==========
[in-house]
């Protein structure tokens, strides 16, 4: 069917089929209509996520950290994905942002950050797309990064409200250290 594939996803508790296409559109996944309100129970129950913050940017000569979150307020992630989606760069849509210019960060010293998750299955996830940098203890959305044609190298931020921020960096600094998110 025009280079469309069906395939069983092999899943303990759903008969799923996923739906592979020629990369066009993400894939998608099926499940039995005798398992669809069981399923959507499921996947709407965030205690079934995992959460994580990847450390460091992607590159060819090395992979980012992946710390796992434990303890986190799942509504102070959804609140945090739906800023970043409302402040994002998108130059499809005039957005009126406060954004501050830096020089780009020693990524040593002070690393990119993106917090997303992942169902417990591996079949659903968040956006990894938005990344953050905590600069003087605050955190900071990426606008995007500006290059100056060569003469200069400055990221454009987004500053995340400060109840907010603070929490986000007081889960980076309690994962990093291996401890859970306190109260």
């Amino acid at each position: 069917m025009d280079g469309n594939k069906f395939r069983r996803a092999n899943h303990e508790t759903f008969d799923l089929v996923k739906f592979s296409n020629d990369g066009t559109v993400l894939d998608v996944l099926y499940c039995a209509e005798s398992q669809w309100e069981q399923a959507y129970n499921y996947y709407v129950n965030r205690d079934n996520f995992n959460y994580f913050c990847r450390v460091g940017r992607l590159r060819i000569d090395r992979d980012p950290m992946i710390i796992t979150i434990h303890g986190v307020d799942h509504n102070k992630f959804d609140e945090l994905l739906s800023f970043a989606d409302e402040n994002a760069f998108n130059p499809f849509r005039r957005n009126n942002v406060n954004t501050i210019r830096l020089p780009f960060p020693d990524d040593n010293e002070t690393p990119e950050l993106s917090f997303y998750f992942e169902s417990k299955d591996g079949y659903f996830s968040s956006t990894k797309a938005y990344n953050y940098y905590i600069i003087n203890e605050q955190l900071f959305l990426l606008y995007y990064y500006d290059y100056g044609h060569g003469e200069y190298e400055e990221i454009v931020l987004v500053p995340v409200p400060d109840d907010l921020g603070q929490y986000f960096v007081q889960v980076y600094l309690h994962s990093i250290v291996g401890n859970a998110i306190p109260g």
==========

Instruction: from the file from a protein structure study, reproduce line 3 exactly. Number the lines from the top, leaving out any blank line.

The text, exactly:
């Amino acid at each position: 069917m025009d280079g469309n594939k069906f395939r069983r996803a092999n899943h303990e508790t759903f008969d799923l089929v996923k739906f592979s296409n020629d990369g066009t559109v993400l894939d998608v996944l099926y499940c039995a209509e005798s398992q669809w309100e069981q399923a959507y129970n499921y996947y709407v129950n965030r205690d079934n996520f995992n959460y994580f913050c990847r450390v460091g940017r992607l590159r060819i000569d090395r992979d980012p950290m992946i710390i796992t979150i434990h303890g986190v307020d799942h509504n102070k992630f959804d609140e945090l994905l739906s800023f970043a989606d409302e402040n994002a760069f998108n130059p499809f849509r005039r957005n009126n942002v406060n954004t501050i210019r830096l020089p780009f960060p020693d990524d040593n010293e002070t690393p990119e950050l993106s917090f997303y998750f992942e169902s417990k299955d591996g079949y659903f996830s968040s956006t990894k797309a938005y990344n953050y940098y905590i600069i003087n203890e605050q955190l900071f959305l990426l606008y995007y990064y500006d290059y100056g044609h060569g003469e200069y190298e400055e990221i454009v931020l987004v500053p995340v409200p400060d109840d907010l921020g603070q929490y986000f960096v007081q889960v980076y600094l309690h994962s990093i250290v291996g401890n859970a998110i306190p109260g």